Last year BoingBoing linked to a video featuring delta waves produced by the idling engine of an ice breaker in the arctic. I found it to be a useful tool, so downloaded it for offline access. Later, I decided I wanted the audio on my phone. The video is a 10 hour loop, resulting in too large a file for mobile storage. To turn it into something reasonable for a phone, I used ffmpeg to extract the audio, chop it down to 3 hours, and add a 10 second fade on either end.
$ ffmpeg \ -i ~/library/video/web/White\ Noise\ Sounds\ of\ Frozen\ Arctic\ Ocean\ with\ Polar\ Icebreaker\ Idling\ -\ Creating\ Delta\ Waves-gpW7iYfuGDU.webm \ -vn \ -ss 00:00:00 \ -t 03:00:00 \ -af afade=in:st=0:d=10,afade=out:st=10790:d=10 \ ~/library/audio/misc/soundscape/arctic_white_noise.mp3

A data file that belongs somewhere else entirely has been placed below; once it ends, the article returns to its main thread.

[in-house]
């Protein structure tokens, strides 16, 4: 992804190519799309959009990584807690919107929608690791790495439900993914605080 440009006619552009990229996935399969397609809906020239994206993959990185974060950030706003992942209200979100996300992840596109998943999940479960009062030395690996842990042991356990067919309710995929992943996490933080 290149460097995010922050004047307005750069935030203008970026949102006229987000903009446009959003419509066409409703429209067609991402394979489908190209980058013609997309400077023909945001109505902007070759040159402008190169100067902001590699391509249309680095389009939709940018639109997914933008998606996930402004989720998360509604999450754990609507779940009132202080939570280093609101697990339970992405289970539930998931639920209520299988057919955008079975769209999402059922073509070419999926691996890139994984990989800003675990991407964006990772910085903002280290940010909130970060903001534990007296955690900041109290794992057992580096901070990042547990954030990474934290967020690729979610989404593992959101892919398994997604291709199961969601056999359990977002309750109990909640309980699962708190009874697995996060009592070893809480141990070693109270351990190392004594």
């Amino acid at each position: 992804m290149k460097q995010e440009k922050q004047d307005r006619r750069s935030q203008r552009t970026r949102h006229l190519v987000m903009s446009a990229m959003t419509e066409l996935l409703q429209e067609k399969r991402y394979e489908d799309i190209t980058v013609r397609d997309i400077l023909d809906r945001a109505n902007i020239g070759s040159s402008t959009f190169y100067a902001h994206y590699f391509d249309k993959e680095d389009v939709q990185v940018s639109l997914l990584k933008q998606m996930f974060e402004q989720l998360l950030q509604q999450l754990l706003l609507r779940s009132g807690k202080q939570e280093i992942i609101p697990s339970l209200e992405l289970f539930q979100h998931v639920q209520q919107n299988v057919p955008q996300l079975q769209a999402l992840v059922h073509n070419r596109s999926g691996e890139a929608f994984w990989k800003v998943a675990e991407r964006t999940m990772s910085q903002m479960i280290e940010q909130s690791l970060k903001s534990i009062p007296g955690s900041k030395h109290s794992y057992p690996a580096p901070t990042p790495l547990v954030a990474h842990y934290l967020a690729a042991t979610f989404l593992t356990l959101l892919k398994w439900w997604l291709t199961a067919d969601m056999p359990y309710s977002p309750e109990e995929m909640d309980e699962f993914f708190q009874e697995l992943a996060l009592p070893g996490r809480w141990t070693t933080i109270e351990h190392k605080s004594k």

I then added ID3 tags from the metadata of the original video.
$ id3tag \ --artist="Relax Sleep ASMR" \ --song="White Noise Sounds of Frozen Arctic Ocean with Polar Icebreaker Idling - Creating Delta Waves" \ --year=2017 \ ~/library/audio/misc/soundscape/arctic_white_noise.mp3
The result is a 165 MB file of loopable delta waves, perfect for drowning out the world.
The original video has since been deleted (a reminder to download any data that you find to be useful), but is available at the Internet Archive.
The above spectrogram of the file is produced by Spek.